Saturday, 20 November 2010


There was a very vocal tit flock moving through the trees at the park on Saturday 20th. There seemed to be about 20 long-tailed tits foraging through with lots of blue and great tits. A couple of tiny goldcrests were very obliging and came down low to give close views as they picked over some shrivelled oak leaves. A fieldfare was also noted along this path as were a few of the regular chaffinches, goldfinches and greenfinches.

The main ducks on the pond were 80 mallard, 12 gadwall, 20 shoveler and 5 tufted ducks. The water rail was heard calling briefly from the back of the pond and the fox was curled up resting a couple of feet off the ground on a willow tree.

On the grazing fields 45 snipe were dotted across the pools along with the 50 black-tailed godwits and 50 redshank that had gathered here at high tide. There were the usual big flocks of several hundred wigeon and teal around the pools while a group of 400 brent geese fed in the other field. The river Colne was surprisingly quiet although 10 great crested grebes were on the sea from the park.

At West Mersea Andy Field noted a red-throated diver, 4 common scoter and a goldeneye on Saturday. Later alongside the Strood, there was no sign of the lapland buntings although 50+ linnets and lots of skylarks, corn buntings and pipits were seen as were 250 knot, greenshank and 300 brent geese.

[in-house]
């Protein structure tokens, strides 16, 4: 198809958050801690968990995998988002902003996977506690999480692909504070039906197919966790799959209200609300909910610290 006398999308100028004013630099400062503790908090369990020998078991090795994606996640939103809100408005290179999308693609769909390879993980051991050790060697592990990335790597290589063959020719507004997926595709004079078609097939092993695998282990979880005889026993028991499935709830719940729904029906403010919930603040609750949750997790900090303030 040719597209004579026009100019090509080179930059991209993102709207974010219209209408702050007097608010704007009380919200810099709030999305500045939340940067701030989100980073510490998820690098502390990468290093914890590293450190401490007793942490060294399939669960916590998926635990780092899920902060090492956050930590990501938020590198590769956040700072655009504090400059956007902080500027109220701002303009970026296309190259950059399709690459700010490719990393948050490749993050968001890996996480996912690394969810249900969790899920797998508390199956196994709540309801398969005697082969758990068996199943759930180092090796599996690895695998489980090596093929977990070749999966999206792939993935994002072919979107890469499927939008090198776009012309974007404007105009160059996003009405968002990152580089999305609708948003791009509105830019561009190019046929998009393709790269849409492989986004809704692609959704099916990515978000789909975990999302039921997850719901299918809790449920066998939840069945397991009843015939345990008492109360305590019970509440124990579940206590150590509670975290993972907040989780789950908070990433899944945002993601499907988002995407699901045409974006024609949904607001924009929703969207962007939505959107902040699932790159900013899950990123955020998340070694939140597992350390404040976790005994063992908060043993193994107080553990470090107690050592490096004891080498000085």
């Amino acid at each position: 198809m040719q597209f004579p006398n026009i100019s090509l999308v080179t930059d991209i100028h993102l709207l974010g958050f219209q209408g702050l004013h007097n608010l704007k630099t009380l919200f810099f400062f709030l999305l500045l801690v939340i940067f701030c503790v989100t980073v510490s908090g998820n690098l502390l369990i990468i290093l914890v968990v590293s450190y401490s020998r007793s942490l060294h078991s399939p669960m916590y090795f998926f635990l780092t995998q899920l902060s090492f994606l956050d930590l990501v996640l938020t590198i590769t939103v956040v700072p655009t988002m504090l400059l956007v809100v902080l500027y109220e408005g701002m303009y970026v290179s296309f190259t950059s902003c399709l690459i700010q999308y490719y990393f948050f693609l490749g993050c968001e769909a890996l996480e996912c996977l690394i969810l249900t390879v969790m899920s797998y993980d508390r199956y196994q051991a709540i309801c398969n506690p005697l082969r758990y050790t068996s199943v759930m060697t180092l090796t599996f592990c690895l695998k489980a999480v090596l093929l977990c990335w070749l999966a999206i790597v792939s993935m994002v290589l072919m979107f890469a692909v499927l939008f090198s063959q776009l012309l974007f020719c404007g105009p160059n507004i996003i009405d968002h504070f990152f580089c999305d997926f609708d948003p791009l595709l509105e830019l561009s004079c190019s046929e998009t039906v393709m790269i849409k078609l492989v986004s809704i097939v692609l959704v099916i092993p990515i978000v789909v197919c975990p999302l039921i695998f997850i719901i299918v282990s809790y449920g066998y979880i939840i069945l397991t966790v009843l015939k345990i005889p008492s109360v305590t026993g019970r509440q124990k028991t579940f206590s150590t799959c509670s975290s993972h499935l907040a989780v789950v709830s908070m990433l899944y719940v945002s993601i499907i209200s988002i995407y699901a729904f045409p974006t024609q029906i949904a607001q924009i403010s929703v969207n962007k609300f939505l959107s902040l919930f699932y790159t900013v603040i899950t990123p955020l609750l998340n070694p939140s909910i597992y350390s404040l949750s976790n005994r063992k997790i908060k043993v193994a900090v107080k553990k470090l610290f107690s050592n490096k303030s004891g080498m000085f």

Earlier in the week a marsh harrier was seen flying past the East Mersea Point late on Tuesday afternoon and there was a common seal in the river. Sixteen red-breasted mergansers flew past the Point so close that it was the sound of them flying that made me look up at them, as they headed out of the river to feed.

In the grazing fields on Thursday a sparrowhawk flew along the central ditch and perched on a fence post to survey the birdlife. There were about 600 brent geese still feeding in the field towards dusk and 50 snipe was the best count so far this autumn. On the park pond 40 shoveler were seen and a little egret thought about roosting in a tree over the pond.

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